In a vRanger VM install, where the vRanger Repository is configured as a physical Raw Device Mapping and Hot-Add (LAN-free) backups are being performed, uncompressed backups are showing extremely high read/write throughputs (as much as 200MB/sec or more). When compression is enabled for the backup job, the throughput to this same Repository drops down to speeds as much as 10X slower for read/writes (possibly even slower).
Depending on the SAN equipment involved, this can be explained by newer SAN Hardware/Software having VAAI (VMWare vStorage APIs for Array Integration) support. Consult the following VMware KB article for facts about VAAI:
In this case, where vRanger is Hot-Adding disks to itself, and these disks are resident on the SAME SAN as the VMWare datastore LUNs, the VAAI support on the SAN is "smart" enough to bypass the ESXi hosts' VMKernel and the vRanger machine as a backup proxy altogether. It "knows" that the RDM used for the Repository is on the same storage as the Datastore information, and then uses the VMWare API which vRanger uses to backup the data to do a "direct copy" operation right across the SAN backplane. This vastly increases the throughput of the backup, since the data is never "leaving" the SAN.
When compression is enabled, however, the vStorage API used for the backup has no method via VAAI to compress the data, so the Hot-added blocks are read (proxied) through the vRanger machine, processed/compressed, then written directly to the RDM. VAAI cannot perform this function on its own via the vStorage APIs.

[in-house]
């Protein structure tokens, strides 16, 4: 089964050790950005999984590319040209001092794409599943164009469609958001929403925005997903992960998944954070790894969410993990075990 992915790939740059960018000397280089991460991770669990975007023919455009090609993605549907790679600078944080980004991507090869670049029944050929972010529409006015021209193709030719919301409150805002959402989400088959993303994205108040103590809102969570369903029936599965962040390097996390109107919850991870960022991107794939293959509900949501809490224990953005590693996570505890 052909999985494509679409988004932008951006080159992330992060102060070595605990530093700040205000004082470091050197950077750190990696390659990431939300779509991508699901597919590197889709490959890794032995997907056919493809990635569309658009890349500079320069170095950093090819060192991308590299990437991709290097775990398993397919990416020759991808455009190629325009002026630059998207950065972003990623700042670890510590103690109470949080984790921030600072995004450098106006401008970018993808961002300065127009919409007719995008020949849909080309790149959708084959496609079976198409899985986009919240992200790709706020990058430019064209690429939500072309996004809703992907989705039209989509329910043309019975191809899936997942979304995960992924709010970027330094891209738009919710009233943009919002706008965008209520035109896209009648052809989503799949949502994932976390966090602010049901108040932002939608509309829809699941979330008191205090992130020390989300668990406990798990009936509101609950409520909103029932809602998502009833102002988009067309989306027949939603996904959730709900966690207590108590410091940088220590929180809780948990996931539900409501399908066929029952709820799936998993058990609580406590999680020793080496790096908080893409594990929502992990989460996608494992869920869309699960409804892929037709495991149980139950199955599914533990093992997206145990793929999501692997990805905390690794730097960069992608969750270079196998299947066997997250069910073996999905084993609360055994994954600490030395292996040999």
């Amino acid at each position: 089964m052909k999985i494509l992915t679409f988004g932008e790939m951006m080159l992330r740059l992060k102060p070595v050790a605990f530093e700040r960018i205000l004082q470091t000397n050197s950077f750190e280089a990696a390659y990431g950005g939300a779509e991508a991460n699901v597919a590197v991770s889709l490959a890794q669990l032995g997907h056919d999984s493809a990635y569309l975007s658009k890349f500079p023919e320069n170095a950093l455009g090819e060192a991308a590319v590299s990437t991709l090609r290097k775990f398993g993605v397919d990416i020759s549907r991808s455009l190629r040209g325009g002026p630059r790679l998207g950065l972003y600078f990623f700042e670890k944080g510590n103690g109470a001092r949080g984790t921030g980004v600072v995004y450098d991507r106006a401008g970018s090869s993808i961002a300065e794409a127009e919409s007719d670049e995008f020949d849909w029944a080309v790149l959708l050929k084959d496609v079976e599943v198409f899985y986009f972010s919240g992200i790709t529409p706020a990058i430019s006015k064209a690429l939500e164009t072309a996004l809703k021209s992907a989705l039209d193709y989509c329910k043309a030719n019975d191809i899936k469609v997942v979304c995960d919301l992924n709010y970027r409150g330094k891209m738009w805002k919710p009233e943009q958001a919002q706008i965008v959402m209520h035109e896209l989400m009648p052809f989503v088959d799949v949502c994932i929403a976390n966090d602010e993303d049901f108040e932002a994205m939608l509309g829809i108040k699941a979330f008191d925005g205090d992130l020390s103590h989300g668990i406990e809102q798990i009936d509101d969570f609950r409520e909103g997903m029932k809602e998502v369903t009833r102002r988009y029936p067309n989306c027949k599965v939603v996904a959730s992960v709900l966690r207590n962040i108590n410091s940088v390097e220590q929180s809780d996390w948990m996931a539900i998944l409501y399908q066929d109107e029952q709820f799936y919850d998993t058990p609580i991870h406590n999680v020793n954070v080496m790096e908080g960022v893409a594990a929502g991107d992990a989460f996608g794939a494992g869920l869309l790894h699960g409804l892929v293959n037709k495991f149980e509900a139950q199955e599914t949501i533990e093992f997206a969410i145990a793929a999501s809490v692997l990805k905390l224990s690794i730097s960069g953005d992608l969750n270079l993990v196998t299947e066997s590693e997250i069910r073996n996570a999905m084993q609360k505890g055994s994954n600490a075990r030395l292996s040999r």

This is by design (currently) of VAAI, and is not a "problem" as such. It is a trade-off between having very fast backups, but those backups taking up more disk space, vs. slower backups taking up less disk space. If SAN space can be afforded, a good trade off may be to perform incremental or differential backups (but WITH VMware's Change Block Tracking Enabled. Without CBT being enabled, the data would have to proxy through the vRanger machine again. With it enabled, the direct VAAI copy should work and the data should not leave the SAN or have to proxy through the machine. Since compression is defined within specific vRanger jobs and not globally, a "hybrid" setup can also be set up, depending on the individual needs of the environment.
In order to support VAAI, the vRanger install must be 5.3.1 or later, as this revision includes the updated VMWare vStorage APIs used to perform backups which supports VAAI functionality.